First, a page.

Oraclum’s BASON Survey – the only poll to successfully solve the sampling bias problem

Oraclum’s BASON Survey is just that type of method. It is proven to yield much more accurate estimates of election outcomes when taking into account that people distrust polls and have a tendency to be less truthful. The BASON Survey asks people what they think who will win, and how they feel about who other people think will win.

It is based on a wisdom of crowds (WoC) approach to polling, accompanied by a network analysis of survey participants and their friendship networks in order to eliminate groupthink bias (see the Box for further explanation). By doing so it is able to generate much more accurate results than regular polls which struggle to find the right sampling methodology in times when response rates are at their historical lows.

By asking people to express their opinions on what others in their neighborhoods or states would do, we avoid the issue of respondents not truthfully reporting their opinions. After all, the information we seek to find out is making a prediction who will win, not who you will vote for, and it’s about thinking what other people would do. The BASON Survey leaves people well within their own comfort zones and gives them a chance to think and without pressure express their opinion on a subject.

The way we ask the questions also gives people further incentive to think about the questions and self-correct their own answers. This delayed judgment has been proven by behavioral scientists to improve accuracy of people’s own forecasts. By asking our questions this way we deliberately sacrifice large samples for accuracy. It is important to stress out that the BASON Survey does not use any private information of its respondents, and has no way of knowing who they are. We base our predictions purely on what people tell us.

The BASON Survey has been tested on a number of elections and market research problems, and has yielded incredible accuracy every time. It is the single best prediction tool available on the market, guaranteed to correctly identify what voters (or customers) want and why, without invading anyone’s privacy.

Read more about the BASON Survey here, or in the White Paper.

UK 2017 GE results: resurgence of two-party politics

The 2017 UK General Election produced another upset for election forecasters and most pollsters (kudos to YouGov for being the only big gun to predict a hung parliament with their new prediction model!). As we have surveyed in our previous text, a vast majority of the poll-based and model-based forecasters, just like with Brexit and the 2015 General Election, got it wrong. They were all estimating a comfortable victory for the Tories. And they would have been right (the Tories got 2.5m more votes than two years ago – see Table), had it not been for Labour’s major upset and an increase of over 3.5m votes since 2015.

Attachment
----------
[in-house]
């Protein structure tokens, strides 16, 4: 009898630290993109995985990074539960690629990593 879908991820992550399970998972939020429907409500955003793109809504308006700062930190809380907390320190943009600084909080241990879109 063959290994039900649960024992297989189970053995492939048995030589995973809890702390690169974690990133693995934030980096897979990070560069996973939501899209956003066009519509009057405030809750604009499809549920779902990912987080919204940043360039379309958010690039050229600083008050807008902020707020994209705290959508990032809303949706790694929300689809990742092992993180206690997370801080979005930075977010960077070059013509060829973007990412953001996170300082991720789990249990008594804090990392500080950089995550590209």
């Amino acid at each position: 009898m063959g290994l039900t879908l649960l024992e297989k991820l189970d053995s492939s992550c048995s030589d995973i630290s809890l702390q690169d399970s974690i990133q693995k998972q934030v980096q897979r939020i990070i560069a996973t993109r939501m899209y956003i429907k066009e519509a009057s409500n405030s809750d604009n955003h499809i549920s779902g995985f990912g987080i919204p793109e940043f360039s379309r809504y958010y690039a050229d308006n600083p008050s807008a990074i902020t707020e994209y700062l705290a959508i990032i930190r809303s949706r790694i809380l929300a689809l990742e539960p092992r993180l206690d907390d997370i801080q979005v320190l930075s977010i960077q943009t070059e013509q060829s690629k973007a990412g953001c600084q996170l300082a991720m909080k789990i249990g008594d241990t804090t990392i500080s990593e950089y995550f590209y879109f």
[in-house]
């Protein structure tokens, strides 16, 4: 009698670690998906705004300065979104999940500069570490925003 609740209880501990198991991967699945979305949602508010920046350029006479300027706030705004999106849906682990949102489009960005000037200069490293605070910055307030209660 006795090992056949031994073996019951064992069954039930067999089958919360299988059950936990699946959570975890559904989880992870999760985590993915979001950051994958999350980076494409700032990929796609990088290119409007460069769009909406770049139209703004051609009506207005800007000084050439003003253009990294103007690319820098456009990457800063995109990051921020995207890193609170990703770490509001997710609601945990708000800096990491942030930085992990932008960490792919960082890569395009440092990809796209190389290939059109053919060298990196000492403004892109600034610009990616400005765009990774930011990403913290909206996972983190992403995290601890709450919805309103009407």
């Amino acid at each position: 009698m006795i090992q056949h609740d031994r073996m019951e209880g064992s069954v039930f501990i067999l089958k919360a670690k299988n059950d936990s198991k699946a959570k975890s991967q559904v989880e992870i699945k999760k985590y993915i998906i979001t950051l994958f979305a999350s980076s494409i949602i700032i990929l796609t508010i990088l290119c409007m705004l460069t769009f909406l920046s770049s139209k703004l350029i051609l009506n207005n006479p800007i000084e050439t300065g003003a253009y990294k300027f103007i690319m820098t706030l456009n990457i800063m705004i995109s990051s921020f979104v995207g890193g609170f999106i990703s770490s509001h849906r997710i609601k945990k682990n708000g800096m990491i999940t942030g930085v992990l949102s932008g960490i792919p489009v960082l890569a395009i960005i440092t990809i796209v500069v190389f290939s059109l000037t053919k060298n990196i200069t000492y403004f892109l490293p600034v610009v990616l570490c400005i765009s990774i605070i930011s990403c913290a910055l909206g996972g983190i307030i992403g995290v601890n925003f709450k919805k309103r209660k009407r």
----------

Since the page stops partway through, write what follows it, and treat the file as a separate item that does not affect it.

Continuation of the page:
Looks like the polls and forecasters underestimated Corbyn’s pulling effect on young voters. The young (under 25) registered in large numbers for this election (more than a million of u-25), and turnout in constituencies with younger voters rose significantly, which most likely benefited Labour.

Let’s look at the numbers:

Source: BBC

Both Labour and the Conservatives had a huge upsurge in vote. For  Labour this was, by number of votes, the best result since Blair in 1997 (13.5m votes). Never since have they had more than 11m votes. For Conservatives it was the best result since Thatcher’s 1987 election (13.7m – and almost the same actually). So who did they take their votes from?

UKIP, most certainly. UKIP had a disastrous night, which is hardly surprising. Their 3.2m votes were most likely split between Tories and Labour about 65:35. This explains the 2.1m more votes for Tories. As for Labour, they most likely got a huge chunk of the 1.5m new voters (large turnout in young, newly-registered voter constituencies), plus almost all Green Party voters. It’s hard to exactly pin down what happened in Scotland. Some are saying that SNP voters switched to the Tories, while others are claiming that they were switching to Labour, which helped the Tories take first place in several constituencies. Both might be true, as the SNP votes probably also split between the two parties, but a bit more in favor of the Tories.

Overall, a fascinating result where the two main parties got more votes than in the past 20 years. After two elections which saw the upsurge of third parties (first the LibDems in 2010 and then UKIP and SNP in 2015), this election re-established the two-party dominance in UK politics. Realignment of the political spectrum a la France? Not quite yet.